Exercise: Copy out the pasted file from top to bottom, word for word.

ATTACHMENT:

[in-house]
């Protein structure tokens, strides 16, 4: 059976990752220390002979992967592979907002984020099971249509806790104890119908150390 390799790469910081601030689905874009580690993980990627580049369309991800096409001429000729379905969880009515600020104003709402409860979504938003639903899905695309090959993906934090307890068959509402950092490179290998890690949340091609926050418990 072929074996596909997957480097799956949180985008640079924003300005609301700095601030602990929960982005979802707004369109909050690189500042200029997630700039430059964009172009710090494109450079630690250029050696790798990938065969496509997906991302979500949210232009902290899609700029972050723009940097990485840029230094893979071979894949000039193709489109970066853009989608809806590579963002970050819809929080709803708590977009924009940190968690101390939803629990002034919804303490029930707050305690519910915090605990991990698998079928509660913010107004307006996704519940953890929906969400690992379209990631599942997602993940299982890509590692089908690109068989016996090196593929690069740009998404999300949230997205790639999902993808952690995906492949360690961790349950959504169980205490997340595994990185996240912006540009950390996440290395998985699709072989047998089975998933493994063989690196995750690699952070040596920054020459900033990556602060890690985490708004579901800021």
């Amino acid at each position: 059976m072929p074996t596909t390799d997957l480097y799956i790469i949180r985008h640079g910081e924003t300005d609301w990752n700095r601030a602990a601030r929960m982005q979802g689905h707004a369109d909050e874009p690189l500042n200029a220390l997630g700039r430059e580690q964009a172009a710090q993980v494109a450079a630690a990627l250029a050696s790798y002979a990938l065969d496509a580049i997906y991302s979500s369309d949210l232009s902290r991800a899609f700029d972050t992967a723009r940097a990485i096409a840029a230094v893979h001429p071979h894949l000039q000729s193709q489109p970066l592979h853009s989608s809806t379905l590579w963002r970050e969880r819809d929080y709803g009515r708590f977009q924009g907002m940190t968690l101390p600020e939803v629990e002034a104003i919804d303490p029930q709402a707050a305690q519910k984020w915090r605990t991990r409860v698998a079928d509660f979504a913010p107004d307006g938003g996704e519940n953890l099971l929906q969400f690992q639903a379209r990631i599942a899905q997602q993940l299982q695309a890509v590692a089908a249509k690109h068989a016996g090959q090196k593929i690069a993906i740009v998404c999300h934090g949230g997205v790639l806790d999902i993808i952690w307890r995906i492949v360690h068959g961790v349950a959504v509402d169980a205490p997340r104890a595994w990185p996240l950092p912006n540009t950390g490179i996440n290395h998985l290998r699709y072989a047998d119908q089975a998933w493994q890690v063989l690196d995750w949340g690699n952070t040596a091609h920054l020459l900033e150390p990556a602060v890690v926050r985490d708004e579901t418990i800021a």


[in-house]
């Protein structure tokens, strides 16, 4: 059976990752220390002979992967592979907002984020099971249509806790104890119908150390 390799790469910081601030689905874009580690993980990627580049369309991800096409001429000729379905969880009515600020104003709402409860979504938003639903899905695309090959993906934090307890068959509402950092490179290998890690949340091609926050418990 072929074996596909997957480097799956949180985008640079924003300005609301700095601030602990929960982005979802707004369109909050690189500042200029997630700039430059964009172009710090494109450079630690250029050696790798990938065969496509997906991302979500949210232009902290899609700029972050723009940097990485840029230094893979071979894949000039193709489109970066853009989608809806590579963002970050819809929080709803708590977009924009940190968690101390939803629990002034919804303490029930707050305690519910915090605990991990698998079928509660913010107004307006996704519940953890929906969400690992379209990631599942997602993940299982890509590692089908690109068989016996090196593929690069740009998404999300949230997205790639999902993808952690995906492949360690961790349950959504169980205490997340595994990185996240912006540009950390996440290395998985699709072989047998089975998933493994063989690196995750690699952070040596920054020459900033990556602060890690985490708004579901800021």
């Amino acid at each position: 059976m072929p074996t596909t390799d997957l480097y799956i790469i949180r985008h640079g910081e924003t300005d609301w990752n700095r601030a602990a601030r929960m982005q979802g689905h707004a369109d909050e874009p690189l500042n200029a220390l997630g700039r430059e580690q964009a172009a710090q993980v494109a450079a630690a990627l250029a050696s790798y002979a990938l065969d496509a580049i997906y991302s979500s369309d949210l232009s902290r991800a899609f700029d972050t992967a723009r940097a990485i096409a840029a230094v893979h001429p071979h894949l000039q000729s193709q489109p970066l592979h853009s989608s809806t379905l590579w963002r970050e969880r819809d929080y709803g009515r708590f977009q924009g907002m940190t968690l101390p600020e939803v629990e002034a104003i919804d303490p029930q709402a707050a305690q519910k984020w915090r605990t991990r409860v698998a079928d509660f979504a913010p107004d307006g938003g996704e519940n953890l099971l929906q969400f690992q639903a379209r990631i599942a899905q997602q993940l299982q695309a890509v590692a089908a249509k690109h068989a016996g090959q090196k593929i690069a993906i740009v998404c999300h934090g949230g997205v790639l806790d999902i993808i952690w307890r995906i492949v360690h068959g961790v349950a959504v509402d169980a205490p997340r104890a595994w990185p996240l950092p912006n540009t950390g490179i996440n290395h998985l290998r699709y072989a047998d119908q089975a998933w493994q890690v063989l690196d995750w949340g690699n952070t040596a091609h920054l020459l900033e150390p990556a602060v890690v926050r985490d708004e579901t418990i800021a």